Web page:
The feelings you have about your wedding rings are very personal.  Some people may look back and remember, “the good times” in the relationship.  Some people, especially those with children may want to hold on to the ring(s) to pass down to children due to sentimental value.  On the other hand, if your marriage was tumultuous, stressful or even abusive, you may have no desire whatsoever to hold on to a reminder of just how tough things were.  

Here are some possible options for what to do with your rings:

  • You can always give the ring back to your spouse.
  • You may save the rings and give them to your children when they decide to get married.
  • You can sell the rings and use the money to make some positive steps like paying off debt, investing in yourself, or buying something special.
  • You can have the ring melted down and used to created a new piece of jewelry.
  • You can sell the rings and donate the money to charity, especially if you were in an abusive relationship.

Even if the rings remind you of a bad marriage, it doesn’t mean you should toss them into the nearest body of water. They’re likely worth some money, so it’s more productive to sell them and use the money for something positive.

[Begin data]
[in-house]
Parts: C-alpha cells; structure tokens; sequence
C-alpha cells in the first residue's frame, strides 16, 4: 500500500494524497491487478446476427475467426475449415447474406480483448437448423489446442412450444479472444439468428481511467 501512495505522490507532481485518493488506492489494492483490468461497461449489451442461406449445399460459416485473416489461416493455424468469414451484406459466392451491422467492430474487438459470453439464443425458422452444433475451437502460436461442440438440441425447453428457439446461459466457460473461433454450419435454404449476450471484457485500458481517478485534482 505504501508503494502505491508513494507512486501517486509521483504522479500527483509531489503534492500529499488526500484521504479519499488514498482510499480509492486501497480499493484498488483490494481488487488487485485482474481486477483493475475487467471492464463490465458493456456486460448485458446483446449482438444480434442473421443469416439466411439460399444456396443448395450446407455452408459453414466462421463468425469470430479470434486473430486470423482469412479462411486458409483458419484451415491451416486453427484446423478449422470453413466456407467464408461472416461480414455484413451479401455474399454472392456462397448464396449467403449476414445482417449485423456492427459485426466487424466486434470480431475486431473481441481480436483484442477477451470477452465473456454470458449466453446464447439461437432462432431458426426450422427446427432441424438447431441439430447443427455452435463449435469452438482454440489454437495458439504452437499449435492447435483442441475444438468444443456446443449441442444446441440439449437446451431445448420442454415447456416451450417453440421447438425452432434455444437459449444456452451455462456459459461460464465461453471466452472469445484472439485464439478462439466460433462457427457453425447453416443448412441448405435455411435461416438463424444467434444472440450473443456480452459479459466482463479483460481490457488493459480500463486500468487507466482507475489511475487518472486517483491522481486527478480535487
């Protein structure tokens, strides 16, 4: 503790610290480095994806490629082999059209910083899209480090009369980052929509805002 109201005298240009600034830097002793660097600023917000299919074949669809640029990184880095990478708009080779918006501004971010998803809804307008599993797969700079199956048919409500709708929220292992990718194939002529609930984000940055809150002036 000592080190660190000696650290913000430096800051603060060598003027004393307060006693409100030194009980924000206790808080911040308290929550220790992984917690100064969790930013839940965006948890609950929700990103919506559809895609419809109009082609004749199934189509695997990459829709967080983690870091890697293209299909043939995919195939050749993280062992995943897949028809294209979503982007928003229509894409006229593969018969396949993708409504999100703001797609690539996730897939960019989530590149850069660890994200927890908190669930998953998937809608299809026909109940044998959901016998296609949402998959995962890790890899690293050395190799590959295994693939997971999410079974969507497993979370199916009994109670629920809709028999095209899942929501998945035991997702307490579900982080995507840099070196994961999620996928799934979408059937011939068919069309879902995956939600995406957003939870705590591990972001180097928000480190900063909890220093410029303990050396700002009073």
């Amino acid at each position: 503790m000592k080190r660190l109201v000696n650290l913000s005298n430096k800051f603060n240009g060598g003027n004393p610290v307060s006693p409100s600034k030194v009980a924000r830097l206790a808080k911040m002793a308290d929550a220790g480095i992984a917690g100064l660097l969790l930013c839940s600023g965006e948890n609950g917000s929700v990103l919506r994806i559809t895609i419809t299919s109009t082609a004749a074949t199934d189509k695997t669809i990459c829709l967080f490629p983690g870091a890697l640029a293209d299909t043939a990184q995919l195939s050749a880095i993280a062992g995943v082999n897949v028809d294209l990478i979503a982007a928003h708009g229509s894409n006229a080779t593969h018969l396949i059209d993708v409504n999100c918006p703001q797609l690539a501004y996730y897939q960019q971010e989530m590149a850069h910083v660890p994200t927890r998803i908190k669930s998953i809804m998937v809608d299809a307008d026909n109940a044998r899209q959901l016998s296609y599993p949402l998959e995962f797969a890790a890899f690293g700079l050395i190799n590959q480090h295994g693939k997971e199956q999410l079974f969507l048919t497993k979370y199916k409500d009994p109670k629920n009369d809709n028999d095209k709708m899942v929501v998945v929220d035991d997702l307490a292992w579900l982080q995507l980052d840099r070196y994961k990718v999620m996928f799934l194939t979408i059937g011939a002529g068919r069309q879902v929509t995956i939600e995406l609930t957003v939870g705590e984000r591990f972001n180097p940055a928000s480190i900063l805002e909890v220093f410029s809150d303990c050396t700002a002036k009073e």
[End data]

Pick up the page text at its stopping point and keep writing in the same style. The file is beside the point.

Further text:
If you find your marriage is struggling and you and your spouse have decided to end it, give the attorneys at Harmon and Gorove a call today to discuss how we can help you file an uncontested divorce to end your marriage in an amicable and cost effective way.  

Bankruptcy and Divorce: They often go hand in hand

Financial problems are often a source of major problems in a marriage. Many couples in Georgia have found themselves facing the prospect of divorce at least in part due to unsustainable debt or different spending habits. Many couples choose to file a Chapter 13 bankruptcy in an effort to save their marriages from divorce.  Unfortunately, this decision doesn’t always end up working out and leaves divorce as the only option. Divorce can leave the parties wondering how their bankruptcy will be impacted.

There are several factors that play into the options for people facing divorce in this situation. Bankrate states, some people may be able to convert their Chapter 13 case to a Chapter 7. Another important thing to consider when looking at your options is whether the case was filed as a joint case or a single case.